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Topics: Social Networks, Advertising, Facebook, Twitter

3 Ways to Shorten Ad Copy & Maximize Results

There’s one thing we’ve found in common across all direct response online ad types: Concise, powerful copy almost always drives stronger click-through and conversion rates vs. longer form copy.

In other words – the shorter the copy, the better the ad.

It’s no wonder why. When scrolling a social media feed or perusing a blog, content is bombarding the audience a mile a minute. The chances that longer ad copy can cut through the noise is slim.

Additionally, there are restrictions to consider – take Facebook’s 20% rule, or the often-awkward shapes and sizes of display ads.

The bottom line? It is important to keep your copy short and impactful to maximize results.

Here are three ways to cut down on excessive copy in ads:

1. Use of Imagery

Icon imagery can be used to visually represent big ideas, with limited or even zero text. Icons are best used in two ways...

1) By defining the subject of the ad:

2) Enhancing the creative concept:

Of course, there can be too much of a good thing when using icon imagery. Be careful to avoid the temptation – we’ve found that incorporating too many icons can negatively impact ad performance.

An ad with too many icons can very quickly become cluttered and confusing, and no longer cut through the noise. Icon imagery is most effectively used to communicate clear and simple concepts that are easy for audiences to interpret.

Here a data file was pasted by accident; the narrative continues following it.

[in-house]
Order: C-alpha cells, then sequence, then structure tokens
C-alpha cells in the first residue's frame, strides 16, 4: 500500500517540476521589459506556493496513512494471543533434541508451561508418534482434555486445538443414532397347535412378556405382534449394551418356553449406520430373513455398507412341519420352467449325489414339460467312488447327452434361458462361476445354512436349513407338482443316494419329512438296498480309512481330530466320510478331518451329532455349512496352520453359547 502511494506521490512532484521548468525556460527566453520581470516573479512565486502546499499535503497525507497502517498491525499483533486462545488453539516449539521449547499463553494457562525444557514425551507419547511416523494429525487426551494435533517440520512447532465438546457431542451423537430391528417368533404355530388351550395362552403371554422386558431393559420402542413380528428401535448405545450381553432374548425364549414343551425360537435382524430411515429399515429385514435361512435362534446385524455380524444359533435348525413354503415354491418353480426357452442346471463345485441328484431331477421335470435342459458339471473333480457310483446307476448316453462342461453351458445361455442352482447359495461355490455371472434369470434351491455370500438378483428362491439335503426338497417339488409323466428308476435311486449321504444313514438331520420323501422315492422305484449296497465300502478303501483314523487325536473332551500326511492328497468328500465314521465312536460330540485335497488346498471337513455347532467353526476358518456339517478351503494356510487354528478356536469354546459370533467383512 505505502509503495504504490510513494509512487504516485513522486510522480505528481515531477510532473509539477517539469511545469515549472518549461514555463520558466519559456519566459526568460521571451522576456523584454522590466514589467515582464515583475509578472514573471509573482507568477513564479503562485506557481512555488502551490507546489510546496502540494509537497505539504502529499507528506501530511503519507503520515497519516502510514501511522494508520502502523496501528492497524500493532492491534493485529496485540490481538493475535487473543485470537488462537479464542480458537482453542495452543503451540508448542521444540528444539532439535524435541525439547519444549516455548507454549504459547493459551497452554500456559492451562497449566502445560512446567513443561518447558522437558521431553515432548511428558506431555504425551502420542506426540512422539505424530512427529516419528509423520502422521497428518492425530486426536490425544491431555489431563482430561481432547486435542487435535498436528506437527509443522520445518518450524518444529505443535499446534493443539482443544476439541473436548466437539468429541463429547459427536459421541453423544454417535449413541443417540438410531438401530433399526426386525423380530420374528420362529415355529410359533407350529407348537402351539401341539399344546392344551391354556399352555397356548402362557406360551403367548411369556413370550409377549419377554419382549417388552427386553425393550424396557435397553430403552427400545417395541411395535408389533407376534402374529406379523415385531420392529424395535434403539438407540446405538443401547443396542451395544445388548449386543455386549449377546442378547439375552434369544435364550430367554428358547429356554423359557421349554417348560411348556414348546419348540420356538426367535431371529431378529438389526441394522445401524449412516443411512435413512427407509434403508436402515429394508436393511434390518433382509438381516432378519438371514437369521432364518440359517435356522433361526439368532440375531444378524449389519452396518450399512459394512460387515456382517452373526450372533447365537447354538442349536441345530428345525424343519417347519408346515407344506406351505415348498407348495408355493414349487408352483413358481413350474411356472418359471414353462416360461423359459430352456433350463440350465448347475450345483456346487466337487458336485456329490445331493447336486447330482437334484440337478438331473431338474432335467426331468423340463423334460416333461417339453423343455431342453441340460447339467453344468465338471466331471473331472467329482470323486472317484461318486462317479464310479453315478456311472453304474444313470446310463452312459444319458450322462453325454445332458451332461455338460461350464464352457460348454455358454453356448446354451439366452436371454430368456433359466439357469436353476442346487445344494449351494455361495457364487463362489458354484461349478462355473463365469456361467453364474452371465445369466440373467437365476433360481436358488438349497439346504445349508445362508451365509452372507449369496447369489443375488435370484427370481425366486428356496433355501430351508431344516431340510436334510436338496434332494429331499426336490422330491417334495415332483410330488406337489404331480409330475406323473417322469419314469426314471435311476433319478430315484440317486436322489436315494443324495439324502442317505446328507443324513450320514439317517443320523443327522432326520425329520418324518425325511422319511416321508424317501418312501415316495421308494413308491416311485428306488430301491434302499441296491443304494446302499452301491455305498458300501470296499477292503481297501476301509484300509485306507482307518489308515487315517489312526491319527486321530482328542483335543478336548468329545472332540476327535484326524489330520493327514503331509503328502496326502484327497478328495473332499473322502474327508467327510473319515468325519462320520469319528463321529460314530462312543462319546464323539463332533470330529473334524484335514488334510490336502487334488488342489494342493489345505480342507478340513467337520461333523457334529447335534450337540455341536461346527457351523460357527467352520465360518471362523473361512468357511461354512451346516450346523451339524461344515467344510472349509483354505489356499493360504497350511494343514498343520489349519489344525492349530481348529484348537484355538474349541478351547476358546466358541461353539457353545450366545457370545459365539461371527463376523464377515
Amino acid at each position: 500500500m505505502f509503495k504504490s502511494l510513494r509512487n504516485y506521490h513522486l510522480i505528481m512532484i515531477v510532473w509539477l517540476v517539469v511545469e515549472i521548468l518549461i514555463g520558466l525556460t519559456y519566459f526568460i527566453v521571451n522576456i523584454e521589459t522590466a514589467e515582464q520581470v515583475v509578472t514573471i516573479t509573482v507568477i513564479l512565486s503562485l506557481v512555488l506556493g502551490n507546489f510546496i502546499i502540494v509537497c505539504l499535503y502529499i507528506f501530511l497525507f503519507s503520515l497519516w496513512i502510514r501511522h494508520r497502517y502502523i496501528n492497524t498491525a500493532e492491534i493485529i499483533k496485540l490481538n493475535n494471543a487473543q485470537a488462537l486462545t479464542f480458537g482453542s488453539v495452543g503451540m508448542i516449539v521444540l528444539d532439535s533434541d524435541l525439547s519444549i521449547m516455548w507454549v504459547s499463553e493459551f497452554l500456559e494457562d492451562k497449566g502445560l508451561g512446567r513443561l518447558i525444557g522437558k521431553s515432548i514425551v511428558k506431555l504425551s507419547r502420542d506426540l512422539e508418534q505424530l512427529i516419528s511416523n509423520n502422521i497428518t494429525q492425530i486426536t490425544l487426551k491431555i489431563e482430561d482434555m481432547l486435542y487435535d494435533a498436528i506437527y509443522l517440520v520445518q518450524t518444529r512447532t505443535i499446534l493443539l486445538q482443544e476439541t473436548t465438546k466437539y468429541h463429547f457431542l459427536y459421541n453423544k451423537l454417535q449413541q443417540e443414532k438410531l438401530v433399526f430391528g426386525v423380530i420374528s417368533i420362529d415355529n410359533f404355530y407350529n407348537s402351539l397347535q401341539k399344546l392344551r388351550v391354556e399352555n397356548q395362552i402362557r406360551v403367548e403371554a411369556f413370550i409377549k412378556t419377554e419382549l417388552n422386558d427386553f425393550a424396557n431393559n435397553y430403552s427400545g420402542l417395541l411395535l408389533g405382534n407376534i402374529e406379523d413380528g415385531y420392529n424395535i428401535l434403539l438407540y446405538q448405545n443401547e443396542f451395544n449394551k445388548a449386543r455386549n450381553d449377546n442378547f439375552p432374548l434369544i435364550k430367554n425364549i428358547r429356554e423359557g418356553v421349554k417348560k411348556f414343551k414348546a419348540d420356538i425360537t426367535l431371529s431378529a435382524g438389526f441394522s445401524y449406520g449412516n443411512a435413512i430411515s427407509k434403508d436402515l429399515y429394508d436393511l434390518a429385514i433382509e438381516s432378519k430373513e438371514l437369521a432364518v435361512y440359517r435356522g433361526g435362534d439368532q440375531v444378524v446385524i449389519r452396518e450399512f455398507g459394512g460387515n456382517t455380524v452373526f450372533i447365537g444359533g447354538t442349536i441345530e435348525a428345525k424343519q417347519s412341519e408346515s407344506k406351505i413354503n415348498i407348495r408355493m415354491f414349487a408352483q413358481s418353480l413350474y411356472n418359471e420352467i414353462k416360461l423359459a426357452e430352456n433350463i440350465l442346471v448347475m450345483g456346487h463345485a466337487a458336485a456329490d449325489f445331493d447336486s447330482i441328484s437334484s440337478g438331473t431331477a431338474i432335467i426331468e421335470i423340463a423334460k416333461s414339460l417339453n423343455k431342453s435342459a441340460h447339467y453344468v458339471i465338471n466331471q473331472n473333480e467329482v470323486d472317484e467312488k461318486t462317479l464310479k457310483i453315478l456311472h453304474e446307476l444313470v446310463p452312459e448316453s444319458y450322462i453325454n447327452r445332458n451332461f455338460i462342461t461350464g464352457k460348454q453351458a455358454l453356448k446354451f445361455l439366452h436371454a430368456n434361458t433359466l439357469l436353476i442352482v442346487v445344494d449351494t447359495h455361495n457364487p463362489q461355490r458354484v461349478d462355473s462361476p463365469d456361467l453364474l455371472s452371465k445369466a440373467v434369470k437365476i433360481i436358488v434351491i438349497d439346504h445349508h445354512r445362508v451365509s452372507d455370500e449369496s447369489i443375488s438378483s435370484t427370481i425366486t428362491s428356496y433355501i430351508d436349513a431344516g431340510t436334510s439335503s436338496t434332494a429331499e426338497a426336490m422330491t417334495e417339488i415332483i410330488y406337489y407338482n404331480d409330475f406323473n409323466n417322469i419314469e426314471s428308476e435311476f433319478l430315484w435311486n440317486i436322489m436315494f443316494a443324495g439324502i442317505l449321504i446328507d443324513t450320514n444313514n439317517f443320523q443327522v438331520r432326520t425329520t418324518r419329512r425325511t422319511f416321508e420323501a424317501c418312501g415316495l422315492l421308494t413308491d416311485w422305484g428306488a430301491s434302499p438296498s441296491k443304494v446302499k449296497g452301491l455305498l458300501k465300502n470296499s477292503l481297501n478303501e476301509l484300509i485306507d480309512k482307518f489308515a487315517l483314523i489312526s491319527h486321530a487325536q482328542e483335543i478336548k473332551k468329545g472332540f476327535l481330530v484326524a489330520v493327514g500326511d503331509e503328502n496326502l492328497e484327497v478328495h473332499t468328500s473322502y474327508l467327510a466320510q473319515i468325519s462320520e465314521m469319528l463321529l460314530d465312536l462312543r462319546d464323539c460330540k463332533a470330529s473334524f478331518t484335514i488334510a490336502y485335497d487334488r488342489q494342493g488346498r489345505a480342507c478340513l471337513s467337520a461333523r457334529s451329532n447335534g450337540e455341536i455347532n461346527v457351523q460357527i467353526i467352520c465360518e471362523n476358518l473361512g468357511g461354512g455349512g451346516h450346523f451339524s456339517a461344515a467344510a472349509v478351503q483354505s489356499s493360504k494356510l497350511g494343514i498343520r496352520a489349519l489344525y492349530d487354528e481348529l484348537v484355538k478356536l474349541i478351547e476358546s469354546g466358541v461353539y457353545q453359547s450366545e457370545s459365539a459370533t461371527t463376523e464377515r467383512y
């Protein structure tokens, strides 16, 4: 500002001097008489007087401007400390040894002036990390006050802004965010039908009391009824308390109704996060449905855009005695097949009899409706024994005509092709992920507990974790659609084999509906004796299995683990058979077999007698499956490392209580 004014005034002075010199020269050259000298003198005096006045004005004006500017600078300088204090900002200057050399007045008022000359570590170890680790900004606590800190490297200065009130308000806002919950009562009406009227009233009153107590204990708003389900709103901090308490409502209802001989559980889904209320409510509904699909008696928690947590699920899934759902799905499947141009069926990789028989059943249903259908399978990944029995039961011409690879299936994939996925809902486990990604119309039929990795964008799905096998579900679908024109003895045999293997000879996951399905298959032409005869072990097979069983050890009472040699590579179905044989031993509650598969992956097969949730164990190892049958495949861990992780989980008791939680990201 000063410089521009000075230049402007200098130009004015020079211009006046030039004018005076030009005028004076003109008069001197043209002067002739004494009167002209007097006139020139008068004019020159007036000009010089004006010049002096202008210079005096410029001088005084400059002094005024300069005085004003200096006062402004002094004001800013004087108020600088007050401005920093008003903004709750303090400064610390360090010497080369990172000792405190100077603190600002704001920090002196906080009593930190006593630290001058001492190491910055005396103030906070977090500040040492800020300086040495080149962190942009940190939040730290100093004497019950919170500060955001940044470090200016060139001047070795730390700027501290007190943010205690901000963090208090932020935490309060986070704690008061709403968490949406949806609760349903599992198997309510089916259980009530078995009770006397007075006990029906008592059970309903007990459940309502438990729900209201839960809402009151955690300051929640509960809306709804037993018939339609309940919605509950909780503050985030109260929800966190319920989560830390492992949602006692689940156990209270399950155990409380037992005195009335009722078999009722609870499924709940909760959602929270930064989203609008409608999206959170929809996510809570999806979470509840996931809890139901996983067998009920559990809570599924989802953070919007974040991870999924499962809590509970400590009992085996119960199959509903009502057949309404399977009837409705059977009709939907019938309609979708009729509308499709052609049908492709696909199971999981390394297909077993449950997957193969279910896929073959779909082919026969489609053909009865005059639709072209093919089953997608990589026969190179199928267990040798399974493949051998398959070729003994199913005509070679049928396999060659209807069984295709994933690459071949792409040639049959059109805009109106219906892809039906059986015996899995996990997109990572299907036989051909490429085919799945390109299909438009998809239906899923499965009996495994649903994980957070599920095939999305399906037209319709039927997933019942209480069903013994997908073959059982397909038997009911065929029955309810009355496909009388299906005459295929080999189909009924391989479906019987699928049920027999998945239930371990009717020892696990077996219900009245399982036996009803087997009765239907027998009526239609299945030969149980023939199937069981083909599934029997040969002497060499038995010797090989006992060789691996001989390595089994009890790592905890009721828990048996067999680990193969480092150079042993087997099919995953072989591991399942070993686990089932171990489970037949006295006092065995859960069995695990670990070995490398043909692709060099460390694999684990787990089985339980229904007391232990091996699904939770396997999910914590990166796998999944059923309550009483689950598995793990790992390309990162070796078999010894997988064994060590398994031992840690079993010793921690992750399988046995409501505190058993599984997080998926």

Powerful, visually-engaging photos (including stock images) can be used very effectively to tell an ad’s story.

For example, gun rights enthusiasts respond to pictures of hunting and shooting ranges, and right-to-life advocates respond to images of young children.

2. BUTTONS!

People. Love. Buttons.

It’s simple – buttons draw the eye to ads and effectively drive clicks. And they are great for reducing excess copy by: 1) Eliminating the need for extensive call to action language, and; 2) Allowing the destination landing page to serve as the host for additional, more in-depth information and messaging.

Buttons can be as simple as an arrow symbol or a round-edged rectangle. The objective is not to make something look like a physical button, but to entice the viewer and indicate that more content is just a click away.

3. Cut the Fluff

There are several ways to cut down on unnecessary words.

  • Conjugate.
  • Cut conjunctions.
  • Eliminate punctuation.
  • Use lines, stars, and shapes to section language.
  • Eliminate the logo if it’s a social ad (your logo or organization is already listed alongside the post/tweet).

The bottom line? If you don’t need it, cut it. The more concise you are with online ad copy, the better it will perform.

So there it is – three simple ways to cut down on ad copy for more effective online advertisements. Now go out and win the online advertising game with shorter copy.

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